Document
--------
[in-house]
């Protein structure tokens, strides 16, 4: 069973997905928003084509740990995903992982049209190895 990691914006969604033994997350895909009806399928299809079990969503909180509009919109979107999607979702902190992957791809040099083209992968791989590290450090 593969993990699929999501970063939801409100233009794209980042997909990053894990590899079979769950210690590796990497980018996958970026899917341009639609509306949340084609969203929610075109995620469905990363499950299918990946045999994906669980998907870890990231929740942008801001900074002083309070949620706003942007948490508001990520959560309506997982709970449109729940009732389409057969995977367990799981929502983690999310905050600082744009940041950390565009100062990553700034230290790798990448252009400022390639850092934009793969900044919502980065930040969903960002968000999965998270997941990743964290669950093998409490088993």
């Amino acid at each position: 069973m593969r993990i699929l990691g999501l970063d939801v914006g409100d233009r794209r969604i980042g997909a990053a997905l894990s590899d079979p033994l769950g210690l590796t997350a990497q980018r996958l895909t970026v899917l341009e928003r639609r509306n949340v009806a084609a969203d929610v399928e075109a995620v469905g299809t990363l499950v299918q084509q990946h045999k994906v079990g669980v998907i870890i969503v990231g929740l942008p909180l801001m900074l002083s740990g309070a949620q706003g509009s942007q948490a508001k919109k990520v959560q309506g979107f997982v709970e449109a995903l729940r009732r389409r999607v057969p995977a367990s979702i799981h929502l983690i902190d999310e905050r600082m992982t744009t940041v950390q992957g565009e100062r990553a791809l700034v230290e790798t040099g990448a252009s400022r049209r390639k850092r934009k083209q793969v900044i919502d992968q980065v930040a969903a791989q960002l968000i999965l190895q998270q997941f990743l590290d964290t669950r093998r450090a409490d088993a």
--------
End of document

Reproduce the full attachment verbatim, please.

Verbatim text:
[in-house]
């Protein structure tokens, strides 16, 4: 069973997905928003084509740990995903992982049209190895 990691914006969604033994997350895909009806399928299809079990969503909180509009919109979107999607979702902190992957791809040099083209992968791989590290450090 593969993990699929999501970063939801409100233009794209980042997909990053894990590899079979769950210690590796990497980018996958970026899917341009639609509306949340084609969203929610075109995620469905990363499950299918990946045999994906669980998907870890990231929740942008801001900074002083309070949620706003942007948490508001990520959560309506997982709970449109729940009732389409057969995977367990799981929502983690999310905050600082744009940041950390565009100062990553700034230290790798990448252009400022390639850092934009793969900044919502980065930040969903960002968000999965998270997941990743964290669950093998409490088993």
């Amino acid at each position: 069973m593969r993990i699929l990691g999501l970063d939801v914006g409100d233009r794209r969604i980042g997909a990053a997905l894990s590899d079979p033994l769950g210690l590796t997350a990497q980018r996958l895909t970026v899917l341009e928003r639609r509306n949340v009806a084609a969203d929610v399928e075109a995620v469905g299809t990363l499950v299918q084509q990946h045999k994906v079990g669980v998907i870890i969503v990231g929740l942008p909180l801001m900074l002083s740990g309070a949620q706003g509009s942007q948490a508001k919109k990520v959560q309506g979107f997982v709970e449109a995903l729940r009732r389409r999607v057969p995977a367990s979702i799981h929502l983690i902190d999310e905050r600082m992982t744009t940041v950390q992957g565009e100062r990553a791809l700034v230290e790798t040099g990448a252009s400022r049209r390639k850092r934009k083209q793969v900044i919502d992968q980065v930040a969903a791989q960002l968000i999965l190895q998270q997941f990743l590290d964290t669950r093998r450090a409490d088993a």